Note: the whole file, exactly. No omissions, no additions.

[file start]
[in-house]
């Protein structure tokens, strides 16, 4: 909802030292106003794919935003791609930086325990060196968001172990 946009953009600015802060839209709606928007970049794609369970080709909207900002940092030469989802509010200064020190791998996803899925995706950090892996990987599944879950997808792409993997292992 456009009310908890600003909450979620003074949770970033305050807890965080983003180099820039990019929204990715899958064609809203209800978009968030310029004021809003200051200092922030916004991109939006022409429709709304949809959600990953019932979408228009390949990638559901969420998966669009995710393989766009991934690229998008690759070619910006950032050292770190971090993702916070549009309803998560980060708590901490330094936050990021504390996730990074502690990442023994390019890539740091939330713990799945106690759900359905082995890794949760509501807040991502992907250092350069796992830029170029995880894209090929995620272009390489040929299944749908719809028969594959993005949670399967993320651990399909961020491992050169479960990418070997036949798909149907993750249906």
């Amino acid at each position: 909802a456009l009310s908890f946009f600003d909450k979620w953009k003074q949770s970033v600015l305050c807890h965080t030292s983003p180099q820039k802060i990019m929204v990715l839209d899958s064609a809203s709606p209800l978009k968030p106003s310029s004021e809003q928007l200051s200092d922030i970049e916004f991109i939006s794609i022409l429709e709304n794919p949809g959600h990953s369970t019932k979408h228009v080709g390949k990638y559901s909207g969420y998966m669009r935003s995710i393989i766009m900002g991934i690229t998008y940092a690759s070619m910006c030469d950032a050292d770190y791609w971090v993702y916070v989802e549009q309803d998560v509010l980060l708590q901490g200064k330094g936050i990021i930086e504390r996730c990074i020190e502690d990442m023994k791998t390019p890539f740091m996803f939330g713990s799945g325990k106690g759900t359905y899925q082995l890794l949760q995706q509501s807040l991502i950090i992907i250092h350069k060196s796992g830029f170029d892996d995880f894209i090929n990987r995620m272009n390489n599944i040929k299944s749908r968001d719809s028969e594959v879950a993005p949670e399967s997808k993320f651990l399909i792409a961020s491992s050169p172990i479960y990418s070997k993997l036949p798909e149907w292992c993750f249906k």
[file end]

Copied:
[in-house]
């Protein structure tokens, strides 16, 4: 909802030292106003794919935003791609930086325990060196968001172990 946009953009600015802060839209709606928007970049794609369970080709909207900002940092030469989802509010200064020190791998996803899925995706950090892996990987599944879950997808792409993997292992 456009009310908890600003909450979620003074949770970033305050807890965080983003180099820039990019929204990715899958064609809203209800978009968030310029004021809003200051200092922030916004991109939006022409429709709304949809959600990953019932979408228009390949990638559901969420998966669009995710393989766009991934690229998008690759070619910006950032050292770190971090993702916070549009309803998560980060708590901490330094936050990021504390996730990074502690990442023994390019890539740091939330713990799945106690759900359905082995890794949760509501807040991502992907250092350069796992830029170029995880894209090929995620272009390489040929299944749908719809028969594959993005949670399967993320651990399909961020491992050169479960990418070997036949798909149907993750249906």
């Amino acid at each position: 909802a456009l009310s908890f946009f600003d909450k979620w953009k003074q949770s970033v600015l305050c807890h965080t030292s983003p180099q820039k802060i990019m929204v990715l839209d899958s064609a809203s709606p209800l978009k968030p106003s310029s004021e809003q928007l200051s200092d922030i970049e916004f991109i939006s794609i022409l429709e709304n794919p949809g959600h990953s369970t019932k979408h228009v080709g390949k990638y559901s909207g969420y998966m669009r935003s995710i393989i766009m900002g991934i690229t998008y940092a690759s070619m910006c030469d950032a050292d770190y791609w971090v993702y916070v989802e549009q309803d998560v509010l980060l708590q901490g200064k330094g936050i990021i930086e504390r996730c990074i020190e502690d990442m023994k791998t390019p890539f740091m996803f939330g713990s799945g325990k106690g759900t359905y899925q082995l890794l949760q995706q509501s807040l991502i950090i992907i250092h350069k060196s796992g830029f170029d892996d995880f894209i090929n990987r995620m272009n390489n599944i040929k299944s749908r968001d719809s028969e594959v879950a993005p949670e399967s997808k993320f651990l399909i792409a961020s491992s050169p172990i479960y990418s070997k993997l036949p798909e149907w292992c993750f249906k």